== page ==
Characteristics of physicians receiving large payments from pharmaceutical companies and the accuracy of their disclosures in publications: an observational study
Financial relationships between physicians and industry are extensive and public reporting of industry payments to physicians is now occurring. Our objectives were to describe physician recipients of large total payments from these seven companies, and to examine discrepancies between these payments and conflict of interest (COI) disclosures in authors’ concurrent publications.
The investigative journalism organization, ProPublica, compiled the Dollars for Docs database of payments to individuals from publically available data from seven US pharmaceutical companies during the period 2009 to 2010. We examined the cohort of 373 physicians in this database who each received USD $100,000 or more in the reporting period 2009 to 2010.
These physicians received a total of $52,600,624 during this period (mean payment per physician $141,020). The predominant specialties were internal medicine and psychiatry. 147 of these physicians authored a total of 134 publications in the first quarter of 2011 and 77% (103) of these publications provided a COI disclosure. 69% of the 103 publications did not contain disclosures of the payment listed in the Dollars for Docs database.
With increased public reporting of industry payments to physicians, it is apparent that large sums are being paid for services such as consulting and peer education. In over two-thirds of publications where COI disclosures were provided, the disclosures by physician authors did not include industry payments that were documented in the Dollars for Docs database.
SourceAvailable from: Andreas Lundh[Show abstract] [Hide abstract]
ABSTRACT: To determine the prevalence of conflicts of interest (COIs) among Danish physicians who are authors of clinical drug trial reports and determine the extent of undisclosed COIs in trial publications.Journal of the Royal Society of Medicine 11/2014; 108(3). DOI:10.1177/0141076814557878 · 2.02 Impact Factor
[Show abstract] [Hide abstract]
ABSTRACT: The relationship between psychiatry and pharmaceutical companies has come under scrutiny during the past decade. Concerns are growing that financial ties of psychiatrists to the pharmaceutical industry may unduly influence professional judgments involving the primary interests for patients. Such conflicts of interest threaten the public trust in psychiatry. The goal of conflict of interest policies is to protect the integrity of professional judgment and to preserve public trust. The disclosure of individual and institutional financial relationships is a critical but limited first step in the process of identifying and responding to conflicts of interest. Conflict of interest policies and procedures can be strengthened by engaged psychiatrists, researchers, institutions, and professional associations in developing policies and consensus standards. Research on conflicts of interest can provide a stronger evidence base for policy design and implementation. Society has traditionally granted the medical profession considerable autonomy and may be willing to continue do so in the case of conflicts of interest. Nevertheless, concern is growing that stronger measures are needed. To avoid undue regulatory burdens, psychiatrists can play a vital role in designing responsible and reasonable conflict of interest policies that reduce the risks of bias and the loss of trust. Psychiatrists and the institutions that carry out research, education, clinical care, and practice guideline development must recognize public concerns about conflicts of interest and take effective measures soon to maintain public trust with a cultural change in the practice of psychiatry, from reactive treatment-seeking for mental illness to pro-active advocacy for patients.Psychiatry and Clinical Neurosciences 05/2014; 68(7). DOI:10.1111/pcn.12201 · 1.62 Impact Factor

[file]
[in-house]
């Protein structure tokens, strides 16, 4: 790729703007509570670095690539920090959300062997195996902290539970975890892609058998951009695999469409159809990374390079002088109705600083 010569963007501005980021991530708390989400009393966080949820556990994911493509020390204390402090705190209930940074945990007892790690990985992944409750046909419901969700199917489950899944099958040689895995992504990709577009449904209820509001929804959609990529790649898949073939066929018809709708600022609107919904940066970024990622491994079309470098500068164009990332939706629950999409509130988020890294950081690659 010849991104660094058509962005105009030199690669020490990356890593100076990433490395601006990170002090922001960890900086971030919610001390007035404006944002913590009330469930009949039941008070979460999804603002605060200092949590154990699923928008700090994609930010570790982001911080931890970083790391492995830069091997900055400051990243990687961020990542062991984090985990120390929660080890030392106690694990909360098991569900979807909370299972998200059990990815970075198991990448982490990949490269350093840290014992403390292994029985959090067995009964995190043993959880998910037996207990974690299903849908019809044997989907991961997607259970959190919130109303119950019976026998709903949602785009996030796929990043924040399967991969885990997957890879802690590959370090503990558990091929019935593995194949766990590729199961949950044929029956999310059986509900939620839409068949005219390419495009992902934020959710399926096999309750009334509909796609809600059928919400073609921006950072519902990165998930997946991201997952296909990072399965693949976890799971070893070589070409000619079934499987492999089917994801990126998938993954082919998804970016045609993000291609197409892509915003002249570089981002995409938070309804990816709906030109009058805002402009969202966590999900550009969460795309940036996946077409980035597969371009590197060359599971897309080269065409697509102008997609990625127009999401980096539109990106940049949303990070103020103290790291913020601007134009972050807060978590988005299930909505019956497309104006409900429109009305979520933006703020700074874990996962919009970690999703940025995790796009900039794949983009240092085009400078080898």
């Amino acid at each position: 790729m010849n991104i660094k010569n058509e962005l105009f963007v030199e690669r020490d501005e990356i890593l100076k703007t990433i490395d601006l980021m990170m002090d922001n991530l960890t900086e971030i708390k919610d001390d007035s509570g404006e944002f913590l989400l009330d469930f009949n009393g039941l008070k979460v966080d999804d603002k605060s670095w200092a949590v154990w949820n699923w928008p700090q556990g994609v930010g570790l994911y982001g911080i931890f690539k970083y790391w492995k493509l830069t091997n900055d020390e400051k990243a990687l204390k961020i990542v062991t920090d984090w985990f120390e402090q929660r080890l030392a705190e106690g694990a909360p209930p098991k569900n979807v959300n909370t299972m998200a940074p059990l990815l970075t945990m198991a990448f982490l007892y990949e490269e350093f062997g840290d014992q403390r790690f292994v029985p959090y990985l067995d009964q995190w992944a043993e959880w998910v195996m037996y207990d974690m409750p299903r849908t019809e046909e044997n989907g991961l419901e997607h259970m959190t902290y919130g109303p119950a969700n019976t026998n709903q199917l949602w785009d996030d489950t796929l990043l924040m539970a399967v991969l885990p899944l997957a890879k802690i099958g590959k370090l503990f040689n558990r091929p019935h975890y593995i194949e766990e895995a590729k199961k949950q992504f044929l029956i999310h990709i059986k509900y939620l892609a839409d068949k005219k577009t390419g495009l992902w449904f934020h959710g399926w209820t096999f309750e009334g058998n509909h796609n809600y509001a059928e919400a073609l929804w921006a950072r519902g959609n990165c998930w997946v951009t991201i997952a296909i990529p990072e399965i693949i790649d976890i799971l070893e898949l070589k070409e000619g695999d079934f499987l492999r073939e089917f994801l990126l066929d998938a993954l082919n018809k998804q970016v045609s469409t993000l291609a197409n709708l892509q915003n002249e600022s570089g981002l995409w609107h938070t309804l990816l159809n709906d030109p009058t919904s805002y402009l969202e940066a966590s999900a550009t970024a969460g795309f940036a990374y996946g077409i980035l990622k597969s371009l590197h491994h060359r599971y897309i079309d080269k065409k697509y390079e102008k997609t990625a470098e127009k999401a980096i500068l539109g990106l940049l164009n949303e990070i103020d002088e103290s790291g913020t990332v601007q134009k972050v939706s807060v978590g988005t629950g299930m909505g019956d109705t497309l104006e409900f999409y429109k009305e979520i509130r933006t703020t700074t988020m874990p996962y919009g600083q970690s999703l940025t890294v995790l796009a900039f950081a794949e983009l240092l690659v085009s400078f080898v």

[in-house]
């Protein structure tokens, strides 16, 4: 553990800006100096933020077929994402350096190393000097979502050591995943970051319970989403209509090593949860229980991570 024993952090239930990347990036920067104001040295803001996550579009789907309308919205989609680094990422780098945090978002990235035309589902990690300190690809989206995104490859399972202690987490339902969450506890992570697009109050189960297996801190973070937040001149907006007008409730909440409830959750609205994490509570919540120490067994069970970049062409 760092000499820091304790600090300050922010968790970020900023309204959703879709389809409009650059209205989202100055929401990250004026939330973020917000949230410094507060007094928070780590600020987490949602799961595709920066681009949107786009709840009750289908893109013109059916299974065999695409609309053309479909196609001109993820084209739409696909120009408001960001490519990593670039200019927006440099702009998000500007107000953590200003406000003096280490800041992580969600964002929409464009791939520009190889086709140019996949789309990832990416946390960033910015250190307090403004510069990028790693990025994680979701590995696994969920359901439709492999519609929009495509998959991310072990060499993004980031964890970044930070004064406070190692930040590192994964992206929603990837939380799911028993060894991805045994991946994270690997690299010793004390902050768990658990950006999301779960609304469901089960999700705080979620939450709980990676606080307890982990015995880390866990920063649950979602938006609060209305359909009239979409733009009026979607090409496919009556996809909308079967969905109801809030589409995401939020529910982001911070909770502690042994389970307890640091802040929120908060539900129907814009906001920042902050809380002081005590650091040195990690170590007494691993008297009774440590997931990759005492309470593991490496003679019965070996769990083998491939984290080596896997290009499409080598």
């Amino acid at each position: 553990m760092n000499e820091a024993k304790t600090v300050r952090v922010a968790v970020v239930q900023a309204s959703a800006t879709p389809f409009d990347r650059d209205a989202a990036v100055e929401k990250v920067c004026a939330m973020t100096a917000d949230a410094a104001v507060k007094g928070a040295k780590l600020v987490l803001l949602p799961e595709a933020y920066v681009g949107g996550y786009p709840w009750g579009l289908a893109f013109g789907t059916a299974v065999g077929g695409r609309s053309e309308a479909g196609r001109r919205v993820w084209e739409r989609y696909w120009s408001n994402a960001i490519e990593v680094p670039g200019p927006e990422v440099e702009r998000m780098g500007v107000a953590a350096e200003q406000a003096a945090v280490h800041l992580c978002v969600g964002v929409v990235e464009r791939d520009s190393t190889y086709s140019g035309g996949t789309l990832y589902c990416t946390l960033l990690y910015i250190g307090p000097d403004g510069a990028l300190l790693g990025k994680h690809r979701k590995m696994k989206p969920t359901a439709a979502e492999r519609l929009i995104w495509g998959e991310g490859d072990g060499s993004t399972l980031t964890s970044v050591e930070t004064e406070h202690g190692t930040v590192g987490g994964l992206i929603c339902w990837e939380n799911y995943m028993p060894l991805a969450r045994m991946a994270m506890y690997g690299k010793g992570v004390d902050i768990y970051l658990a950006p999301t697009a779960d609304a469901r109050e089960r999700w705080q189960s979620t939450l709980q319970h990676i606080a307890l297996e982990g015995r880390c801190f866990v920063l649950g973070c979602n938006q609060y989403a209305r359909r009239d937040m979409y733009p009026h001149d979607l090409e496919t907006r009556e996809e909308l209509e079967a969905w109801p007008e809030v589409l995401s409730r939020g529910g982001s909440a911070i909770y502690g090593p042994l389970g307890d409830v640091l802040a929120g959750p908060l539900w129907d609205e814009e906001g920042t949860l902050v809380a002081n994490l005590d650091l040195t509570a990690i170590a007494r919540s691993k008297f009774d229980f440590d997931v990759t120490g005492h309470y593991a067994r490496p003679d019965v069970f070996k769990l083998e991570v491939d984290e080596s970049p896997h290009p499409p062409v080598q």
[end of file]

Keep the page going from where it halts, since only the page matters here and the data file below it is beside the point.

[Show abstract] [Hide abstract]
ABSTRACT: Background Conflicts of interest affect recommendations in clinical guidelines and disclosure of such conflicts is important. However, not all conflicts of interest are disclosed. Using a public available disclosure list we determined the prevalence and underreporting of conflicts of interest among authors of clinical guidelines on drug treatments. Methods We included up to five guidelines published from July 2010 to March 2012 from each Danish clinical specialty society. Using the disclosure list of the Danish Health and Medicines Authority, we identified author conflicts of interest and compared them with the disclosures in the guidelines. For each guideline we extracted methodological characteristics of guideline development. Results Forty-five guidelines from 14 specialty societies were included. Of 254 authors, 135 (53%) had conflicts of interest, corresponding to 43 of the 45 guidelines (96%) having one or more authors with a conflict of interest. Only one of the 45 guidelines (2%) disclosed author conflicts of interest. The most common type of conflict of interest (83 of the 135) was being a consultant, an advisory board member or a company employee. Only 10 guidelines (22%) described the methods used for guideline development, 27 (60%) used references in the text and 11 (24%) graded the types of evidence. Conclusions Conflicts of interest were common, but disclosures were very rare. Most guidelines did not describe how they were developed and many did not describe the evidence behind specific recommendations. Publicly available disclosure lists may assist guideline issuing bodies in ensuring that all conflicts are disclosed.BMC Medical Ethics 05/2013; 14(1):19. DOI:10.1186/1472-6939-14-19 · 1.60 Impact Factor